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political liberalism have ﬂourished most in countries where the inﬂuence of Calvinism was greatest”. Cf. Walter Russell Mead, God and Gold: Britain, America and the Making of the Modern World (London: Atlantic Books, 2007) and William E. Connolly, Capitalism and Christianity, American Style (Durham, NC: Duke University Press, 2008), pp. 17–68. 61 Overarching accounts in support of this thesis can be found in John Milbank, Theology and Social Theory. Beyond secular reason (Oxford: Blackwell, 1990) and Charles Taylor, A Secular Age (Cambridge, MA: Harvard University Press, 2007). Cf. Gillespie, The Theological Origins of Modernity, pp. 255–288. 62 Karl Marx and Friedrich Engels, The Communist Manifesto, intro. E. Hobsbawn (London: Verso, 1998), pp. 39–40. 63 Adam Smith, An Inquiry into the Nature and Causes of the Wealth of Nations, intro. D. D. Raphael (London: Random, 1991), Vol. I, Book IV, introduction, p. 375. 64 Smith, The Wealth of Nations, Vol. II, Book IV, chapter 7, pp. 121–122. 65 Amartya Sen, “Open and Closed Impartiality”, The Journal of Philosophy Vol. 99 (2002), pp. 445–469; A. Sen, “What Do We Want from A Theory of Justice?”, The Journal of Philosophy Vol. 103 (2006), pp. 215–238; Knud Haakonssen and Donald Winch, “The Legacy of Adam Smith” in The Cambridge Companion to Adam Smith, ed. Knud Haakonssen, (Cambridge: Cambridge University Press, 2006), pp. 366–394; David D. Raphael, The Impartial Spectator: Adam Smith’s moral philosophy (Oxford: Oxford University Press, 1973); Emma Rothschild, Economic Sen- timents. Adam Smith, Condorcet, and the Enlightenment (Cambridge, MA: Harvard University Press, 2001); Andrew S. Skinner, A System of Social Science: Papers Relating to Adam Smith (Oxford: Oxford University Press, 1996), esp. pp. 123–144; Donald Winch and Patrick O’Brien (eds), The Political Economy of British Historical Experience, 1688–1914 (Oxford: Oxford University Press, 2002). 66 Giovanni Arrighi, Adam Smith in Beijing. Lineages of the Twenty-First Century (London: Verso, 2007), pp. 1–68. 67 Karl Marx, Capital: Critique of Political Economy, trans. Ben Fowkes, (London: Penguin, 1990), vol. 1, pp. 877–896. 68 Karl Polanyi, The Great Transformation: The Political and Economic Origins of Our Time (Boston, MA: Beacon Press, 2001 ), pp. 35–58. 69 Since the inception of central state formation and capital accumulation in the early modern era, the system has undergone periodic crises that tended to be linked to the convergence between political rule and ﬁnance capital. See Fernand Braudel’s trilogy Civilisation matéri- elle, économie et capitalisme, XVe-XVIIIe siècle (Paris: Ed. Armand Colin, 1979), vol. 1, pp. 499–545 and vol. 2, pp. 618–667. 70 Gilles Deleuze and Félix Guattari, Capitalisme et schizophrénie: L’Anti-Œdipe (Paris: Ed. de Minuit, 1972); Gilles Deleuze and Félix Guattari, Capitalisme et schizophrénie: Mille plateaux (Paris: Ed. de Minuit, 1980). 71 As Fernand Braudel argues, the international movement of capital is characterized by increasing degrees abstraction from the layers of the everyday economy. At the top of this economic pyramid sits global ﬁnance, seeking returns anywhere, uncommitted to any particular place or industry, and subjecting anything and everything to market valuation and commodiﬁcation. At the same time, even the latest, obscure ﬁnancial instruments such as credit default swaps and derivative trading do not only make money from money but are ultimately tied to physical assets such as residential and commercial real estate or primary commodities. As such, ﬁnance capitalism expands by generating ever-greater nominal proﬁt and by commodifying ever-greater areas of life (education, health, social relations, the family, sex, etc.). 72 Robert Brenner, The Boom and the Bubble: The US in the World Economy (London: Verso, 2002); Niall Ferguson, The Ascent of Money. A Financial History of the World (London: Allen Lane, 2008). 73 Charles P. Kindleberger, Manias, Panics, and Crashes: A History of Financial Crises, ﬁfth edition, (Hoboken, NJ: John Wiley & Sons, 2005). 74 Giorgio Agamben, State of Exception, trans. Kevin Attell, (Chicago, IL: The University of Chicago Press, 2005), pp. 1–40. 75 Jean-Claude Paye, La ﬁn de l’Etat de droit: La lutte antiterroriste, de l’état d’exception à la dictature (Paris: La Dispute, 2004), trans. Global War on Liberty (New York, NY: Telos Press Publishing, 2007).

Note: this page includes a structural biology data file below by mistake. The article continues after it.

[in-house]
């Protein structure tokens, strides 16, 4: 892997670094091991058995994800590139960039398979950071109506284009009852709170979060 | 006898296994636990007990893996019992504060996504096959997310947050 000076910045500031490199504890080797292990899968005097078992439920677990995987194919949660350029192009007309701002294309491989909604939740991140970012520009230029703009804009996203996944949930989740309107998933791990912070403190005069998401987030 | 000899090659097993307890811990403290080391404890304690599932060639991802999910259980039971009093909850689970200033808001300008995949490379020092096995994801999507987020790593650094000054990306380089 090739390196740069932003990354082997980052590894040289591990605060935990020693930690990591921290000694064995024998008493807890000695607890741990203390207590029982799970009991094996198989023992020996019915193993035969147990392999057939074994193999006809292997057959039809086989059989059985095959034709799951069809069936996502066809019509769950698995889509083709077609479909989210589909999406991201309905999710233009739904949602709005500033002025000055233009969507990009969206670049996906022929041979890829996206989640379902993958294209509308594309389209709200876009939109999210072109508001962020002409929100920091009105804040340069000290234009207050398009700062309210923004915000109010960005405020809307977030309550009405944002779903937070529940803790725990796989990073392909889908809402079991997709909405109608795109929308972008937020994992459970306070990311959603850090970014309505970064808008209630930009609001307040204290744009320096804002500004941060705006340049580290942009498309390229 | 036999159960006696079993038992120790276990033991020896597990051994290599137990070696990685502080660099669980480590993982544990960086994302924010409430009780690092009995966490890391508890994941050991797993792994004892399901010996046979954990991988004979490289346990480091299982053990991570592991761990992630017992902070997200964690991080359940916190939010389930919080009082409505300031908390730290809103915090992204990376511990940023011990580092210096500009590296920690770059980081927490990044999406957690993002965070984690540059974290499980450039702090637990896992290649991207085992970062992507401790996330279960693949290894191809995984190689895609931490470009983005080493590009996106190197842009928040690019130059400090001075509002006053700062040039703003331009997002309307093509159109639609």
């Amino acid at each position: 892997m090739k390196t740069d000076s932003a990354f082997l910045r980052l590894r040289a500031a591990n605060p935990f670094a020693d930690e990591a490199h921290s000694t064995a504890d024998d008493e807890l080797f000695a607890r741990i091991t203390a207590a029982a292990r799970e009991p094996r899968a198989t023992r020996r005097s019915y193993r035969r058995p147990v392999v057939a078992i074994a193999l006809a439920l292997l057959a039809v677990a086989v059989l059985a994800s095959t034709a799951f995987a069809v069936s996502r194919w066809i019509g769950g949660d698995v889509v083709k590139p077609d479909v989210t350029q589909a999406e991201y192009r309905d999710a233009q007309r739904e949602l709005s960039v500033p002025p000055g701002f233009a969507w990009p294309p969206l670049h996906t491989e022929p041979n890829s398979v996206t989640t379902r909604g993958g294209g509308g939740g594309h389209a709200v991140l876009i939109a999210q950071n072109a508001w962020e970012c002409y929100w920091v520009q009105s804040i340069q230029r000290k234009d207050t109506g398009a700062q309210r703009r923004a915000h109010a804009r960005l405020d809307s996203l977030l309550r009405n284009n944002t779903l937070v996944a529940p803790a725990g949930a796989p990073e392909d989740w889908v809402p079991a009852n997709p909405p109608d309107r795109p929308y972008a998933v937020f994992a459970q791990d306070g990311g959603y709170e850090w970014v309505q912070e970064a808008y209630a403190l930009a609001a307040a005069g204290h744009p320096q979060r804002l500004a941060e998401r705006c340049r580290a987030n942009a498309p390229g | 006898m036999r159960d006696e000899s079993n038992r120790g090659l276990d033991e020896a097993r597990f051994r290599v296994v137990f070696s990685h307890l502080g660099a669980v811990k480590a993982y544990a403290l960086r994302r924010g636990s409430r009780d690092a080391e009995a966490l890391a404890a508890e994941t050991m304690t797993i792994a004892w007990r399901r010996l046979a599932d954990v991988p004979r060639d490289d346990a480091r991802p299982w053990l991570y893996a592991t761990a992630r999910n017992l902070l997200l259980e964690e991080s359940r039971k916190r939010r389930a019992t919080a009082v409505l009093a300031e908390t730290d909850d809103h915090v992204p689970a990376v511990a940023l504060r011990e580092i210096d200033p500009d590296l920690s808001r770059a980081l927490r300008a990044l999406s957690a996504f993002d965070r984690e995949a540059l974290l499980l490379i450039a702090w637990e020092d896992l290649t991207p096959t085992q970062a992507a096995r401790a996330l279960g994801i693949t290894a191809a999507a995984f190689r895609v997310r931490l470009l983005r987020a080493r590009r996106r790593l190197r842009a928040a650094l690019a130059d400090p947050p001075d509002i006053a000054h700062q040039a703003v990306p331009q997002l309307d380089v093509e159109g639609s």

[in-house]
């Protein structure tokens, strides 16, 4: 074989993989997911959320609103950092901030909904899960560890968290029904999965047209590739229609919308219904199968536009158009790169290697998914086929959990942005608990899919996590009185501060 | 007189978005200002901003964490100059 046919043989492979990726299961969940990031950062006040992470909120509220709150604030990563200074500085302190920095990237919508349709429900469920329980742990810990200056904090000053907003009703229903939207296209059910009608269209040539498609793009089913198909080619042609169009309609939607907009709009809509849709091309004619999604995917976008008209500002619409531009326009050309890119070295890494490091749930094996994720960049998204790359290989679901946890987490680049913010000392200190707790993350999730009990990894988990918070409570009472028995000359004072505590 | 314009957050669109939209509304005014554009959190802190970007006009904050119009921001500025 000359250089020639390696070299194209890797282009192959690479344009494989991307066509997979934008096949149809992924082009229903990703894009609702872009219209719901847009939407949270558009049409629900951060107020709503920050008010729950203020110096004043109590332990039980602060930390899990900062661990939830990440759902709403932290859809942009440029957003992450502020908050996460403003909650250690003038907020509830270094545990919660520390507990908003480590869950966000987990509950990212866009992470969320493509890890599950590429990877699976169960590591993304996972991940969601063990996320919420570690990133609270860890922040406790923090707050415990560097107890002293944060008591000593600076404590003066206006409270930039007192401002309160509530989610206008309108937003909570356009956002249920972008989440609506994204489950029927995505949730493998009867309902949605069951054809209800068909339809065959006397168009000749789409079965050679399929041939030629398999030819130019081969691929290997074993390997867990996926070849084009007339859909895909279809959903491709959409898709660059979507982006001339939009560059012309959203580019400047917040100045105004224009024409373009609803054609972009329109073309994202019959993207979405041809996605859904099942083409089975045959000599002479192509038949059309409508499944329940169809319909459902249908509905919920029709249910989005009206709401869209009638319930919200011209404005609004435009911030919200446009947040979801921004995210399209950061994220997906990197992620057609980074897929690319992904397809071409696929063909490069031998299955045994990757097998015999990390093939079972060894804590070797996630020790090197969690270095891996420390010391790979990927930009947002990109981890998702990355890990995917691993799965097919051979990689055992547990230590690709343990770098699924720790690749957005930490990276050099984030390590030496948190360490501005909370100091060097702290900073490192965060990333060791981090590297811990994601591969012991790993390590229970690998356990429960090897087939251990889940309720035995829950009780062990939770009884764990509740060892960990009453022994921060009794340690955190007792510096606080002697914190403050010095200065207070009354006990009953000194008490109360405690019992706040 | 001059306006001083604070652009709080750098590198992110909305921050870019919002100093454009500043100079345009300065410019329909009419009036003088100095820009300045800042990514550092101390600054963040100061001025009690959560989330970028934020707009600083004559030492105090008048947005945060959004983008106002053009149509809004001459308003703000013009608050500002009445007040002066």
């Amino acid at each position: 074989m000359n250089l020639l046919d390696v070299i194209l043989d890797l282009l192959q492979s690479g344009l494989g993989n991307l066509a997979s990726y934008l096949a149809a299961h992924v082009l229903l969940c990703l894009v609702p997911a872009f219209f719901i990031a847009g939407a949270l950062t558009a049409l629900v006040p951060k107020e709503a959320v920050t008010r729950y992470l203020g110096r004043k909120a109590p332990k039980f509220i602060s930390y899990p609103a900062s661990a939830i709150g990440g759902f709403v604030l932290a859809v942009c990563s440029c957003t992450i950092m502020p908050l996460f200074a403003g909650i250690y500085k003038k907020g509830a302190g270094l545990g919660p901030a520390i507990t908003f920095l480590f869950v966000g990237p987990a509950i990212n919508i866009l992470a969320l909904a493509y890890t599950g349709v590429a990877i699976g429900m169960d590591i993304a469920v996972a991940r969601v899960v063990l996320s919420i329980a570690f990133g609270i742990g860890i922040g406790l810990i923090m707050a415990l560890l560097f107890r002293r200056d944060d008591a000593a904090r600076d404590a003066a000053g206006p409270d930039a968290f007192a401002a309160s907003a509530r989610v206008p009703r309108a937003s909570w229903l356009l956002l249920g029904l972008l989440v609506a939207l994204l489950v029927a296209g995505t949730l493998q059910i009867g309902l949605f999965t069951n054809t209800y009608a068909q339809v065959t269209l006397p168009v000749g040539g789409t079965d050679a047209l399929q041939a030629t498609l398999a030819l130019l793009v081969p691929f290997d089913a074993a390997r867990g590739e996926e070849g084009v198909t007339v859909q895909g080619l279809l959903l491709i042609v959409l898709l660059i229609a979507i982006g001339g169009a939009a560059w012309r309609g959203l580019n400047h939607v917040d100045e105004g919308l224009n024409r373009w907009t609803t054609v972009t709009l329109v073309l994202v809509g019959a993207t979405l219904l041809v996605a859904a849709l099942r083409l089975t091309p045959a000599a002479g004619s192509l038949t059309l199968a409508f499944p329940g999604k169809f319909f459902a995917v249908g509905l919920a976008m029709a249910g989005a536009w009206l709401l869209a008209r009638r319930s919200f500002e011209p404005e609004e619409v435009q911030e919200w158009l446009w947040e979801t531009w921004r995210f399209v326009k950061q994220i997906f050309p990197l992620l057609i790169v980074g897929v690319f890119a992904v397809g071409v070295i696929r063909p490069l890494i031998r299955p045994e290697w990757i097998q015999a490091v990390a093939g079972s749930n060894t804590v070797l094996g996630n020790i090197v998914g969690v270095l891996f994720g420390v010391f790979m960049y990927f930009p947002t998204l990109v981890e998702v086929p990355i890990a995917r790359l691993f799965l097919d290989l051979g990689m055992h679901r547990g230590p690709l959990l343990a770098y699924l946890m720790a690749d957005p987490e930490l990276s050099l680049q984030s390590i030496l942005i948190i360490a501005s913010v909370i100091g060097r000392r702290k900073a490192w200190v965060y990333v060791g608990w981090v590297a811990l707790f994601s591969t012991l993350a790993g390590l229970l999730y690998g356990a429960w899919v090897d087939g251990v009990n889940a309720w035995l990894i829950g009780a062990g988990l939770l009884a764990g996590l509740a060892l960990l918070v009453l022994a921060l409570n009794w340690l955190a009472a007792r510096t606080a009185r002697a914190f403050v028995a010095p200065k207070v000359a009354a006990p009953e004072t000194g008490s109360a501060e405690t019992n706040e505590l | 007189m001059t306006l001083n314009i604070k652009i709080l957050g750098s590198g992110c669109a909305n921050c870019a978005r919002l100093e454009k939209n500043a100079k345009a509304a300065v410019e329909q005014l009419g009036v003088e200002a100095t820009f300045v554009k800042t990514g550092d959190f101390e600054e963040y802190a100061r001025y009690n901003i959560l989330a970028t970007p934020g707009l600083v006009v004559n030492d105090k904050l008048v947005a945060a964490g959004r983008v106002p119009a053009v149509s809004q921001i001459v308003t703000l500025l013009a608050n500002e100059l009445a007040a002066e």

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76 ’Souverän ist, wer über den Ausnahmezustand entscheidet”, in Carl Schmitt, Politische Theologie: Vier Kapitel zur Lehre von der Souveränität (Munich/Leipzig: Duncker und Humbolt, 1922), p. 11. 77 Alasdair MacIntyre’s After Virtue. A study in moral theory, second edition, (London: Duck- worth, 1985). 78 First intimated in Alexis de Tocqueville’s De la démocratie en Amérique (1835–1840), the rise of spectacular societies is described in Thorstein Veblen’s The Theory of the Leisure Class (1899) and ﬁnds its highest expression thus far in the work of Guy Debord. See his books La Société du Spectacle (Paris: Ed. Buchet-Chastel, 1967) and Le déclin et la chute de l’économie spectaculaire-marchande (Paris: Belles Lettres, 1993). Cf. Crouch, Post-Democracy, pp. 1–52, 78–123. 79 Walter Benjamin, “Capitalism as Religion”, in Selected Writings, pp. 288–291; Cf. Philip Goodchild, Capitalism and Religion: The Price of Piety (London: Routledge, 2002); Philip Goodchild, The Theology of Money (Norwich: SCM Press, 2007). 80 Peter Singer, Unsanctifying Human Life: Essays on Ethics (Oxford: Blackwell, 2002), p. 225. 81 Joseph Cardinal Ratzinger, “Homily during the mass pro eligendo romano pontiﬁce”, 18 April 2005, online at http://www.vatican.va/gpII/documents/homily-pro-eligendo-pontiﬁce_ 20050418_en.html 82 Jürgen Habermas und Joseph Ratzinger, Dialektik der Säkularisierung. Über Vernunft und Religion (Freiburg: Herder, 2004); trans. The Dialectics of Secularization: On Reason and Religion (San Francisco, CA: Ignatius Press, 2007). 83 Tracey Rowland, Ratzinger’s Faith: The Theology of Pope Benedict XVI (Oxford: Oxford Uni- versity Press, 2008), pp. 15–19, 66–67, 57–63, 112–115. 84 John Milbank, “Preface: The Politics of Paradox”, in idem, The Future of Love: Essays in Political Theology (London: SCM, 2009), pp. ix-xix. 85 Pope Benedict XVI, “Glaube, Vernunft und Universität. Erinnerungen und Reﬂexionen”, lecture at the University of Regensburg on 12 September 2006, published as Glaube und Vernunft. Die Regensburger Vorlesung (Freiburg: Herder, 2006); The Regensburg Lecture, trans. James V. Schall S.J. (Chicago, IL: St. Augustine’s Press, 2007). 86 The hallmark of “third-way” centrism—in the 1930s and the 1990s—was to marry the unbridled free market with a centralised bureaucracy, replacing the modern warfare state and the national state with the late modern welfare state and the globalised market state. This complicit collusion of state and market, which ﬁrst emerged in the Anglo-Saxon world, enforced the “Washington consensus” by promoting a concentration of power and wealth at the expense of individual dignity, communal ﬂourishing and a commonweal of associations mediating between the person and the collectivity. 87 Benedict XVI, “Caritas in Veritate”, available online at http://www.vatican.va/holy_father/ benedict_xvi/encyclicals/documents/hf_ben-xvi_enc_20090629_caritas-in- veritate_en.html. References to the section of the encyclical will be in brackets in the main text. 88 Donal Dorr, Option for the Poor. A Hundred Years of Vatican Social Teaching (Maryknoll, NY: Orbis Books, 1992).